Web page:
MBA: It’s another quiet week for mortgage applications – Mortgage rates fall across the board September 28, 2016 Brena Swanson

Mortgage applications reported a very quiet week, echoing other industry reports, the Mortgage Bankers Association’s latest Weekly Mortgage Applications Survey for the week ending Sept. 23 stated.

According to the survey, mortgage applications slipped 0.7% from one week earlier.

While the last report posted a 7.3% decline in mortgage applications, it was one of one of the biggest movements in applications in a string of lackluster results.

The Refinance Index decreased 2% from the previous week, as the seasonally adjusted Purchase Index increased 1% from one week earlier.

As a whole, the refinance share of mortgage activity dipped to 62.7% of total applications, down from 63.1% the previous week. The adjustable-rate mortgage share of activity remained unchanged at 4.4% of total applications.

The Federal Housing Administration’s share of total applications remained frozen at 10.2% from the week prior. The Veteran Affairs’ share of total applications barely increased to 11.9% from 11.6% the week prior, as the United States Department of Agriculture’s share of total applications decreased to 0.6% from 0.7% the week prior.

The average contract interest rate for 30-year fixed-rate mortgages with conforming loan balances ($417,000 or less) decreased to 3.66%, slightly down from 3.70%.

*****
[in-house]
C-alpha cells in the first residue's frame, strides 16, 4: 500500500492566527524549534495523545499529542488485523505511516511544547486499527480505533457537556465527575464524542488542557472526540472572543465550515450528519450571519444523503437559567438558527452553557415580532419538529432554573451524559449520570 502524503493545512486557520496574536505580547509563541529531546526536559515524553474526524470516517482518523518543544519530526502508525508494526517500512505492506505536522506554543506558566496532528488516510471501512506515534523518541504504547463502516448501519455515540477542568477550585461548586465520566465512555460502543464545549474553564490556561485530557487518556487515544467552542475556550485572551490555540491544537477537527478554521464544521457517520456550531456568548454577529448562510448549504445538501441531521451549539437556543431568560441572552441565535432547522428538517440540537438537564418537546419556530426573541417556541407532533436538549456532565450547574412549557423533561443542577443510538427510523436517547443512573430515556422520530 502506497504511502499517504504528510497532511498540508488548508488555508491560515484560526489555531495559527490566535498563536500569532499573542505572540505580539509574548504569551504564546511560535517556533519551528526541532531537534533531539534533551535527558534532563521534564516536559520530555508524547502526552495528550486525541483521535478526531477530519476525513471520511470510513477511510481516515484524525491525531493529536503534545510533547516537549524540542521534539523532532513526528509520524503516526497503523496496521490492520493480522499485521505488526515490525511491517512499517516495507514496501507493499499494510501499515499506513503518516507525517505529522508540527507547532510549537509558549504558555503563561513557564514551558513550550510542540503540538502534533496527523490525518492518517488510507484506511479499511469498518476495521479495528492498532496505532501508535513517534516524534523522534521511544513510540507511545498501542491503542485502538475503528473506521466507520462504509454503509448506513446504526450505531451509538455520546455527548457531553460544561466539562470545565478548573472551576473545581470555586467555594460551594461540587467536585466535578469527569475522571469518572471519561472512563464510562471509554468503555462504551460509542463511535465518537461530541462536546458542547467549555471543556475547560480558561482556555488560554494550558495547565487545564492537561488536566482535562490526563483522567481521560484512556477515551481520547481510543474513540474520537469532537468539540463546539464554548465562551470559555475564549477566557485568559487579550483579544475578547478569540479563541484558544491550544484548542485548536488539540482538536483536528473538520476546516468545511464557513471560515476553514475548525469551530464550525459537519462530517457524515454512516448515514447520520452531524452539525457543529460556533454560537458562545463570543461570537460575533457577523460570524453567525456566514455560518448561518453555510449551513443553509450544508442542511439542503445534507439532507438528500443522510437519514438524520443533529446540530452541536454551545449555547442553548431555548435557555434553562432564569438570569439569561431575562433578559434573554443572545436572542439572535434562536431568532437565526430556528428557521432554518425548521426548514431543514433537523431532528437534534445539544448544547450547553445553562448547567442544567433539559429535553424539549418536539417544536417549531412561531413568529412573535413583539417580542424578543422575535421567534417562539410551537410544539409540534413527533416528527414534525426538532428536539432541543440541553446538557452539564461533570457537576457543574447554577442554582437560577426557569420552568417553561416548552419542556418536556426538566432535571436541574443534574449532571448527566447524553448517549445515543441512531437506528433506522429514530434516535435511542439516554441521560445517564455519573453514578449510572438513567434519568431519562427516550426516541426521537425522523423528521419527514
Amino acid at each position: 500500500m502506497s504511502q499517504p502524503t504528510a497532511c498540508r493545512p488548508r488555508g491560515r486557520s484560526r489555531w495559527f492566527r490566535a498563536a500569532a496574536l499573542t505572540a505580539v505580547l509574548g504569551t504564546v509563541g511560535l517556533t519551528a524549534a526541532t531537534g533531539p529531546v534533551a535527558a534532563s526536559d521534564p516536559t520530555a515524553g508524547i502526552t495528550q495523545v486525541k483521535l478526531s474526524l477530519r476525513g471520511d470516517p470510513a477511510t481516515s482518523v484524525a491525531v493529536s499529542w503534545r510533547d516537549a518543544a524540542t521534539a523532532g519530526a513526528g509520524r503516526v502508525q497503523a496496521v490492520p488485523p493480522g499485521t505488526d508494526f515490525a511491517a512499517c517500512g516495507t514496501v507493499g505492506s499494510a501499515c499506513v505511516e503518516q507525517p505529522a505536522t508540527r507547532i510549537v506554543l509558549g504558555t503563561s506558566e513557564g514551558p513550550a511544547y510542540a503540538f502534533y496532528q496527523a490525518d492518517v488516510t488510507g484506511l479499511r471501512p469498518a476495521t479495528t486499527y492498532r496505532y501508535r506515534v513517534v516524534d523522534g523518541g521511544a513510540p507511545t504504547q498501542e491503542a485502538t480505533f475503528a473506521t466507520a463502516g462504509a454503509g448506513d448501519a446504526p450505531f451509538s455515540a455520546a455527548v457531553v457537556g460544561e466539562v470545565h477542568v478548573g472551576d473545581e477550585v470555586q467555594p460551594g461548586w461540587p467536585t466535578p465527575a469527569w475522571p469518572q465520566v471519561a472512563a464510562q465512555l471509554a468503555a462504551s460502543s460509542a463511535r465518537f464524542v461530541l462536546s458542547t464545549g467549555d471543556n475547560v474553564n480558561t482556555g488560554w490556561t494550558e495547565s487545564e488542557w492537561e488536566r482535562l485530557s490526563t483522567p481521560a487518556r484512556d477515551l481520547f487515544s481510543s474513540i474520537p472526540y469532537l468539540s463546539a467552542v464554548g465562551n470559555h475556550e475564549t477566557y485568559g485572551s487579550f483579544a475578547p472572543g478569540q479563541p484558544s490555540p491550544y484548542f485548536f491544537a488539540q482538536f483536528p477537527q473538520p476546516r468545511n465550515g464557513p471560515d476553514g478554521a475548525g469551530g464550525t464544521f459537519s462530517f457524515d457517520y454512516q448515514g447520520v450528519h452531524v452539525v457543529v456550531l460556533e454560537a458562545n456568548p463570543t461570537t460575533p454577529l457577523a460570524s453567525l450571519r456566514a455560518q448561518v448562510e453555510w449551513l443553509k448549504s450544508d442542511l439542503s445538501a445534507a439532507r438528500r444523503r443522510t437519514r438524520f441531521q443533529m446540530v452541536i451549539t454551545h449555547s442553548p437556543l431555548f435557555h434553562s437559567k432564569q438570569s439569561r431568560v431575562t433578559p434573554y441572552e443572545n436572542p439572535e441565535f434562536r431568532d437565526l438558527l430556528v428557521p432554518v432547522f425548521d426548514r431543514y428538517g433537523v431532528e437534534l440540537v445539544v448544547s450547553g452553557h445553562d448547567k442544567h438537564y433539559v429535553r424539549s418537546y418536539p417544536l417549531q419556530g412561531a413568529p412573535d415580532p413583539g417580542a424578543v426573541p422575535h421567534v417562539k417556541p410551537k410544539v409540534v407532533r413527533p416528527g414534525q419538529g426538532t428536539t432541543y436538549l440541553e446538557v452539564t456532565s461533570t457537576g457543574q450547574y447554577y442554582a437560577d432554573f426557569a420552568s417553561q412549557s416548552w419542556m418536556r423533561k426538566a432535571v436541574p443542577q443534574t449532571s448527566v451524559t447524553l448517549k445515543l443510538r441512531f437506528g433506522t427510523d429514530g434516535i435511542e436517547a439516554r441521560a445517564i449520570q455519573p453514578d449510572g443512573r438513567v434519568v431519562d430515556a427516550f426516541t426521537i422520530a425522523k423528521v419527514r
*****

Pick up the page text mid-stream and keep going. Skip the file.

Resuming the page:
Similarly, the average contract interest rate for 30-year fixed-rate mortgages with jumbo loan balances (greater than $417,000) decreased to 3.64% from 3.69%.

The average contract interest rate for 30-year fixed-rate mortgages backed by the FHA decreased to 3.52% from 3.56%.

The average contract interest rate for 15-year fixed-rate mortgages decreased to 2.95% from 2.99%, while the average contract interest rate for 5/1 ARMs decreased to 2.92% from 2.96%.

Meanwhile, the latest appraisal volume report posted similar lackluster results, with volume falling a modest 0.2% for the week of Sept. 18.

Appraisal volume is an indicator of market strength and holds some advantages over weekly mortgage applications.

For example, fallout is less for appraisals since they are ordered later in the mortgage process, after creditworthiness is determined, and there are few multiple-orders, by the time an appraisal is conducted.

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